South Africa: anthropology or anthropologies?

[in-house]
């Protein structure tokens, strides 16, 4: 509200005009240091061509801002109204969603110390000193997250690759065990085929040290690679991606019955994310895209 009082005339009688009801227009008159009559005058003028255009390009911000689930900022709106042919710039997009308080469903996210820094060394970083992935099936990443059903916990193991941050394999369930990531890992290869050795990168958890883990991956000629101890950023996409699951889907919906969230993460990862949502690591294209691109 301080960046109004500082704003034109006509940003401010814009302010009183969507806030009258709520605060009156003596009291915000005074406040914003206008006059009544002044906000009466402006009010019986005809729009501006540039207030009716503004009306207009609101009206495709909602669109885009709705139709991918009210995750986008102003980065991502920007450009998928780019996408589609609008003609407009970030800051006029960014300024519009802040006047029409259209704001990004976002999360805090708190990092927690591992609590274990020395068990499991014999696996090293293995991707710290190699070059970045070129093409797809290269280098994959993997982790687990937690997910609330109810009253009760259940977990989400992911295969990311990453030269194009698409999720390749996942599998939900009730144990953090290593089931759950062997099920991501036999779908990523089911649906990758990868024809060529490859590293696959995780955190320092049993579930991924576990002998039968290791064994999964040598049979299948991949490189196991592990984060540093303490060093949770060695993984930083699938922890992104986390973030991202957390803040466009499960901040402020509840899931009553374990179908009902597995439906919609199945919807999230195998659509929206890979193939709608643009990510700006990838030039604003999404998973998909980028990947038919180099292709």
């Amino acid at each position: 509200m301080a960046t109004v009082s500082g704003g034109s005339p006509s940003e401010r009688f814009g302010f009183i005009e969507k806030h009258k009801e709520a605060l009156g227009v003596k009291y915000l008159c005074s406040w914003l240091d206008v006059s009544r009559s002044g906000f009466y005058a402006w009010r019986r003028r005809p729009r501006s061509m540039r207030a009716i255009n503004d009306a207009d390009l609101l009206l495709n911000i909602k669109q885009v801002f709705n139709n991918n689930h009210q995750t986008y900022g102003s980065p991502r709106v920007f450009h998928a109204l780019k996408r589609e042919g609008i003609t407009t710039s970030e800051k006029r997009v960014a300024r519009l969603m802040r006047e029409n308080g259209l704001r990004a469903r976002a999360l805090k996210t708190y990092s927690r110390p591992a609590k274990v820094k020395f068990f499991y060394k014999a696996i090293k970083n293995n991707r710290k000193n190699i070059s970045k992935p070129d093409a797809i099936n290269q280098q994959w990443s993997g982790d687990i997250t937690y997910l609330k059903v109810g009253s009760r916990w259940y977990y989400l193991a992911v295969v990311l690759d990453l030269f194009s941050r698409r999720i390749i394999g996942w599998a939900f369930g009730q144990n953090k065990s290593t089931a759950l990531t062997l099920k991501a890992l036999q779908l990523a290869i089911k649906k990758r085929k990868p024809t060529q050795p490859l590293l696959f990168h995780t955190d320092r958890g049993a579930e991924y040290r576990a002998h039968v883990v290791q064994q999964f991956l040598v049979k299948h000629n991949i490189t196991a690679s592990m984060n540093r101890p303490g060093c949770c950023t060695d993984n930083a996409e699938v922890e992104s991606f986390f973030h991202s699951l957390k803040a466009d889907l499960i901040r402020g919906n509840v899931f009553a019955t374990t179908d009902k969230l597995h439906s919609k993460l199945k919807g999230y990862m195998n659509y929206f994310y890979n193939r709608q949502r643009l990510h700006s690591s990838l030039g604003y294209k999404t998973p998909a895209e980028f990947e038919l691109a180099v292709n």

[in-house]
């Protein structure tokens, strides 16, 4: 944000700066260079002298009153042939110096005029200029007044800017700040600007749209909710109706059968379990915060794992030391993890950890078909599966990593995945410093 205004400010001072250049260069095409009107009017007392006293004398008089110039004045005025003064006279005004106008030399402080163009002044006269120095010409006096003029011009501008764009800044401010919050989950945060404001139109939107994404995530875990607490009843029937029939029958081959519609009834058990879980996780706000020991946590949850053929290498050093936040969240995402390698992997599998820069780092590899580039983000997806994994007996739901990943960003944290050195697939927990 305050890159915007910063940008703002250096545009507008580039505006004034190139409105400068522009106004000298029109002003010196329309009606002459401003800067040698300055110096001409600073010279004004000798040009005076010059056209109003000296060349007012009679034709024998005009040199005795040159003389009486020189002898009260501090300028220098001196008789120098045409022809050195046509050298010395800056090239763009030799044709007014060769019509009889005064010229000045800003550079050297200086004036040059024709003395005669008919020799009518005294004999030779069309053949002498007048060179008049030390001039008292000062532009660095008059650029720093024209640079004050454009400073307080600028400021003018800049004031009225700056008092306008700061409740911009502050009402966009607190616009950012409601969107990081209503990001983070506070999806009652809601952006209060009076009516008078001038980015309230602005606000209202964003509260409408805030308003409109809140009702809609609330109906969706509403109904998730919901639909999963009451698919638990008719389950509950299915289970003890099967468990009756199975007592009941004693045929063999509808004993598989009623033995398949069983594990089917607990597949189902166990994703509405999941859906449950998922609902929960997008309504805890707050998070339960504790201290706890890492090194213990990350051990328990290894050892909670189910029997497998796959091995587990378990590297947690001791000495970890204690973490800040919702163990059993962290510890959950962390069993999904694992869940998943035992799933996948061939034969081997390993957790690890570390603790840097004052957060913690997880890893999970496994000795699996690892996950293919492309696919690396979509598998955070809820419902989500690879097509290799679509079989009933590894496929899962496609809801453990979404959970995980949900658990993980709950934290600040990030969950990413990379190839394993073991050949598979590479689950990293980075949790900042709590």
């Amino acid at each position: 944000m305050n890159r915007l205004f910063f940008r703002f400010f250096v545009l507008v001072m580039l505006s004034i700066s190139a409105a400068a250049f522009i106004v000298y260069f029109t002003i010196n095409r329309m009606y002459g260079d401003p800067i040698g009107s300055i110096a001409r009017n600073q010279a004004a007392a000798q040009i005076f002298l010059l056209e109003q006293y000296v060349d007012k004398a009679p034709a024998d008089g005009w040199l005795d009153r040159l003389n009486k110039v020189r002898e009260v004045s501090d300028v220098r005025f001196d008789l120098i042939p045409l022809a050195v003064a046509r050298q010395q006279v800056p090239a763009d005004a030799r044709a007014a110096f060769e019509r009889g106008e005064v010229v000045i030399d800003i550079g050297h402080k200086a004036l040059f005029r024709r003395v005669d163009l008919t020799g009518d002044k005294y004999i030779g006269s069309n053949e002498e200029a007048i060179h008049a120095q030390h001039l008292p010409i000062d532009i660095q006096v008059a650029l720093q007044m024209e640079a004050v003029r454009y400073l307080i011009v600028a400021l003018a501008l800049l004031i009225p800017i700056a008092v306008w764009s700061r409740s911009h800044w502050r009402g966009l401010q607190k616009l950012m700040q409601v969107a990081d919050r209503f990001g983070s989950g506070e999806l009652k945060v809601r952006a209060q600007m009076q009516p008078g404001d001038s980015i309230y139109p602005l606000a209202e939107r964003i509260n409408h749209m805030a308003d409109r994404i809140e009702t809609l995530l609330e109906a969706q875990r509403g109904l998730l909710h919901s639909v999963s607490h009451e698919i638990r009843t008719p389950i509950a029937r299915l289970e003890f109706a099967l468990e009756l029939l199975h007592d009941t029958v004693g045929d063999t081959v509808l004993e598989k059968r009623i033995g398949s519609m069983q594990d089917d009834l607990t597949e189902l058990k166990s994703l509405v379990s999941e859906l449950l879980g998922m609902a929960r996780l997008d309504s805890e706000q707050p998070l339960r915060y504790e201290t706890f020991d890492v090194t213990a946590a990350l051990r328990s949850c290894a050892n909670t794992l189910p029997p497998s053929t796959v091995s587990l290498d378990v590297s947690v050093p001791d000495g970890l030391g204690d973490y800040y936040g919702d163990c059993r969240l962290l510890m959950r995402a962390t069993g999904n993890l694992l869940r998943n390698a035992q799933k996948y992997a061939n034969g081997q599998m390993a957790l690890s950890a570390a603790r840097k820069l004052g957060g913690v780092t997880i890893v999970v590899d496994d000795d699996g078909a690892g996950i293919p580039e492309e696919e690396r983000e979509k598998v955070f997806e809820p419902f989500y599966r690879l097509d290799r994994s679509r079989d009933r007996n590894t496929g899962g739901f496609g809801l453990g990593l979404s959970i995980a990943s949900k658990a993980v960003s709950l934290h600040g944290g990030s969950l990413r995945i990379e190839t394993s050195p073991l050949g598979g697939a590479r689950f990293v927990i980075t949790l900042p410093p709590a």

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A direct result of South Africa’s specific history has been the extraordinary significance of its contested, if not conflicting, political and ideological positions on anthropology’s South African trajectories. This was particularly true for the apartheid era between 1948 and the early 1990s when, as Robert Gordon and Andrew Spiegel (1993:86) have observed, South African anthropology had largely succumbed to apartheid as the dominant power in the country and in the region as a whole, with “its discourse perniciously dictating what should be written by both its supporters and, significantly, its opponents.” Yet, as we demonstrate in this article, sociopolitical historical circumstances were momentous factors in the development of the discipline from its beginnings in South Africa in the early 1920s, and they continue to influence contemporary debates and practices.